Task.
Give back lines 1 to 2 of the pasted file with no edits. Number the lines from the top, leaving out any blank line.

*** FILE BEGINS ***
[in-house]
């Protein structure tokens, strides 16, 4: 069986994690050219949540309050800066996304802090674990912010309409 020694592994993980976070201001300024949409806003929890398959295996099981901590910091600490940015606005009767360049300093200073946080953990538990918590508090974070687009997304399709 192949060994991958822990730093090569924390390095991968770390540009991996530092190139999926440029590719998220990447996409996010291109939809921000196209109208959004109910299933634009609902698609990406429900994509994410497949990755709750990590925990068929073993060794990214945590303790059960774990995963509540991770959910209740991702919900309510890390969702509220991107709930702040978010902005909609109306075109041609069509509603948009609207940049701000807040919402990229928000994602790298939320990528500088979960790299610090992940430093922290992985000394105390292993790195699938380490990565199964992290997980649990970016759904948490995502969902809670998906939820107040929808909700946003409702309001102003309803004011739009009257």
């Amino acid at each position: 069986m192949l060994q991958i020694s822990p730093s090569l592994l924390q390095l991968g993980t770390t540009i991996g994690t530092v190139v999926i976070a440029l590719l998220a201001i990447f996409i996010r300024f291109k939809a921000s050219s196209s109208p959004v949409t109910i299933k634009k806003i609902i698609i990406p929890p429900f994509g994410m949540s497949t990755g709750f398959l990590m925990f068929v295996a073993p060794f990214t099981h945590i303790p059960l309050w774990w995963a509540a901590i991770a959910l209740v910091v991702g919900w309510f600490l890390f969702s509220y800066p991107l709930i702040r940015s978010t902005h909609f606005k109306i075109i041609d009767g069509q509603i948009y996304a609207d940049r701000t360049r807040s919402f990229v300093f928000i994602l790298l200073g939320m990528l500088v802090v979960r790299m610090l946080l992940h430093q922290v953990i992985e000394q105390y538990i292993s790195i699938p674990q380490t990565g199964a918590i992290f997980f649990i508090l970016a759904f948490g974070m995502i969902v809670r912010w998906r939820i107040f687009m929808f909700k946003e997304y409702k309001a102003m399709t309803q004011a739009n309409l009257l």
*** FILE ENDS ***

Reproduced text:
[in-house]
């Protein structure tokens, strides 16, 4: 069986994690050219949540309050800066996304802090674990912010309409 020694592994993980976070201001300024949409806003929890398959295996099981901590910091600490940015606005009767360049300093200073946080953990538990918590508090974070687009997304399709 192949060994991958822990730093090569924390390095991968770390540009991996530092190139999926440029590719998220990447996409996010291109939809921000196209109208959004109910299933634009609902698609990406429900994509994410497949990755709750990590925990068929073993060794990214945590303790059960774990995963509540991770959910209740991702919900309510890390969702509220991107709930702040978010902005909609109306075109041609069509509603948009609207940049701000807040919402990229928000994602790298939320990528500088979960790299610090992940430093922290992985000394105390292993790195699938380490990565199964992290997980649990970016759904948490995502969902809670998906939820107040929808909700946003409702309001102003309803004011739009009257």